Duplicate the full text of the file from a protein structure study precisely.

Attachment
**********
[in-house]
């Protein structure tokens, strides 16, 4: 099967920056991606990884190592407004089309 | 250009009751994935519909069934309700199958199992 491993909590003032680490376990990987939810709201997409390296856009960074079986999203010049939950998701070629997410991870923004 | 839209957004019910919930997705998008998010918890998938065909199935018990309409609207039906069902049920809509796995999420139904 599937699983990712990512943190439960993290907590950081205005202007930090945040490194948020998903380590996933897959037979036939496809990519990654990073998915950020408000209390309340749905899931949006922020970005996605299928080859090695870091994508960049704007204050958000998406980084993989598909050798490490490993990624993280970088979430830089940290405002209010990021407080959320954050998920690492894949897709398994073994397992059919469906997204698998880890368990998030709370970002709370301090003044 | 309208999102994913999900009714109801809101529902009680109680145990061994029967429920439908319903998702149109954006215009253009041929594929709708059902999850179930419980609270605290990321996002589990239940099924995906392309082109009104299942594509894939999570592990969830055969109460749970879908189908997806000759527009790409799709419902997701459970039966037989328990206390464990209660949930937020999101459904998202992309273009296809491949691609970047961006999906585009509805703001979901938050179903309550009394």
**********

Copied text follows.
[in-house]
């Protein structure tokens, strides 16, 4: 099967920056991606990884190592407004089309 | 250009009751994935519909069934309700199958199992 491993909590003032680490376990990987939810709201997409390296856009960074079986999203010049939950998701070629997410991870923004 | 839209957004019910919930997705998008998010918890998938065909199935018990309409609207039906069902049920809509796995999420139904 599937699983990712990512943190439960993290907590950081205005202007930090945040490194948020998903380590996933897959037979036939496809990519990654990073998915950020408000209390309340749905899931949006922020970005996605299928080859090695870091994508960049704007204050958000998406980084993989598909050798490490490993990624993280970088979430830089940290405002209010990021407080959320954050998920690492894949897709398994073994397992059919469906997204698998880890368990998030709370970002709370301090003044 | 309208999102994913999900009714109801809101529902009680109680145990061994029967429920439908319903998702149109954006215009253009041929594929709708059902999850179930419980609270605290990321996002589990239940099924995906392309082109009104299942594509894939999570592990969830055969109460749970879908189908997806000759527009790409799709419902997701459970039966037989328990206390464990209660949930937020999101459904998202992309273009296809491949691609970047961006999906585009509805703001979901938050179903309550009394």